As Bette Davis Said...

"What a dump!" How many times has the phrase crossed your mind as you passed vacant lots, a ratty back yard, derelict strips of commercial buildings? Virtually no neighborhood between South Mountain and Squaw Peak is without a share of blight, as the Phoenix City Council finally acknowledged last year when it passed the Property Maintenance Ordinance.

The enormous popularity of the ordinance--city zoning officials get up to 7,000 complaints a month--is an index of its need. There's no question the new rule, which requires property owners to keep their land free of weeds, trash and other basic blight, is making a difference. It has literally transformed some neighborhoods, particularly areas where residents are hit by chronic economic problems, from shabby to self-respecting. Zoning inspectors say they even know of instances where neighbors pitched in to help each other comply with the demands of a warning letter from the city.

The next city council could make it still stronger by giving zoning inspectors authority to act when they see a violation, rather than having to wait for a citizen complaint. The inspectors also need more muscle to deal with scofflaws.

But it will take more than good housekeeping to end the insidious blight that results from having the highest percentage of vacant urban land in the country. Phoenix neighborhoods are pockmarked by vacant land--little spots of ugliness that decrease surrounding property values, generate no taxes or value, and generally blemish the area.

The city council has the power to make it uncomfortable, expensive or impossible for people to hang onto vacant residential lots, year after year, in hopes of cashing in big when somebody comes along claiming he's got Donald Trump's private number.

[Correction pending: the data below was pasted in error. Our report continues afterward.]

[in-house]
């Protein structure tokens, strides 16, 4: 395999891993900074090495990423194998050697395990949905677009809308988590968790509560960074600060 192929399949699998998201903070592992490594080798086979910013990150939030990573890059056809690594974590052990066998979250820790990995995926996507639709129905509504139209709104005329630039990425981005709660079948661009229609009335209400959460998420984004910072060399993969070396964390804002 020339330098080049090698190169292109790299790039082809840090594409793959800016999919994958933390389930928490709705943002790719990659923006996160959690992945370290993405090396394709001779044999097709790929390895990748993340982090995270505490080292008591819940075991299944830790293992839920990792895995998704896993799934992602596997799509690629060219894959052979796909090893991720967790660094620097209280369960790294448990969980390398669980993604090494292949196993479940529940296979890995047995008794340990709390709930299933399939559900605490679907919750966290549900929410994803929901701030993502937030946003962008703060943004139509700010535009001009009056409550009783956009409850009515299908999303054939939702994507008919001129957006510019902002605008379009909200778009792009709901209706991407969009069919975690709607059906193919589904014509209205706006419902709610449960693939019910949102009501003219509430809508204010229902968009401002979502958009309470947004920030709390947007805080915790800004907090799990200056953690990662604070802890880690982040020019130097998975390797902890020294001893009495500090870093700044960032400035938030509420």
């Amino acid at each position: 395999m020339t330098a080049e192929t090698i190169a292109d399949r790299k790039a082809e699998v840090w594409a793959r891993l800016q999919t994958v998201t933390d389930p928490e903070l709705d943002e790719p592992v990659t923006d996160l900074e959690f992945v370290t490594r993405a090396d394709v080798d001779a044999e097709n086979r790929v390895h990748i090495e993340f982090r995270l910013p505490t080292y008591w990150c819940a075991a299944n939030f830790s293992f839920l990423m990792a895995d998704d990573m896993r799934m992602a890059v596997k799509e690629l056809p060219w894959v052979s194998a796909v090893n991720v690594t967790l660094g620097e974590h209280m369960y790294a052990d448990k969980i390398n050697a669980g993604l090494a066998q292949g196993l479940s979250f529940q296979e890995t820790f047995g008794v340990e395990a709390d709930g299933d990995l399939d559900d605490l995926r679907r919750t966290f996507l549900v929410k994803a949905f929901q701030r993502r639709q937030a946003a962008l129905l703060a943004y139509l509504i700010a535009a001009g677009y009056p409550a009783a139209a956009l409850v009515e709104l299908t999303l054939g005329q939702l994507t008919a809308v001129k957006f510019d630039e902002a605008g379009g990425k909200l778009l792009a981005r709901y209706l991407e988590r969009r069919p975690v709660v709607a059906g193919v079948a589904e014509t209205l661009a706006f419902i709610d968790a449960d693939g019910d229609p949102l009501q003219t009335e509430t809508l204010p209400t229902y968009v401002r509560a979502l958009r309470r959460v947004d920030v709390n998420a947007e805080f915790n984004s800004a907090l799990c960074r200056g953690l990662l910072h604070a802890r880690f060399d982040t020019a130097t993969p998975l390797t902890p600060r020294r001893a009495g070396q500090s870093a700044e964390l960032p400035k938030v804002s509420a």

Leaders of the Willo neighborhood in central Phoenix lit the way a few years back by adopting a rule that vacant residential lots within their special conservation district must be landscaped and surrounded by decorative fencing until developed. But owners of the district's fourteen vacant lots so far have ignored it and zoning officials say they're powerless to enforce it. "The city attorneys tell us that technically it's a zoning stipulation, and those are not enforceable under the current state law," says zoning enforcement supervisor Alton Bruce. "About all we're able to do is send letters reminding people of the rule, and those haven't been very effective."

The city attorney's opinion is subject to serious legal dispute, however, and a courageous council would abandon the passive approach and instruct the city manager to enforce the rule. If some crank wants to sue over having to plant grass on a fifty-by-eighty-foot lot, let 'em--judges have to live here, too.

While they're at it, the councilmembers could jettison the tax breaks that encourage people to keep property vacant while they wait to make a killing on land speculation. Cities across the country are experimenting with tax increments, such as taxing vacant land at its potential developed value rather than leaving it in the lowest bracket. No such inducement exists in Phoenix.

"It's not unusual that holders of empty property in residential areas are asking more per square foot than commercial zoned property with frontage on major commercial streets fetches, but paying taxes at the very lowest rate," says architect Dave Armacost, a Willo resident.

 
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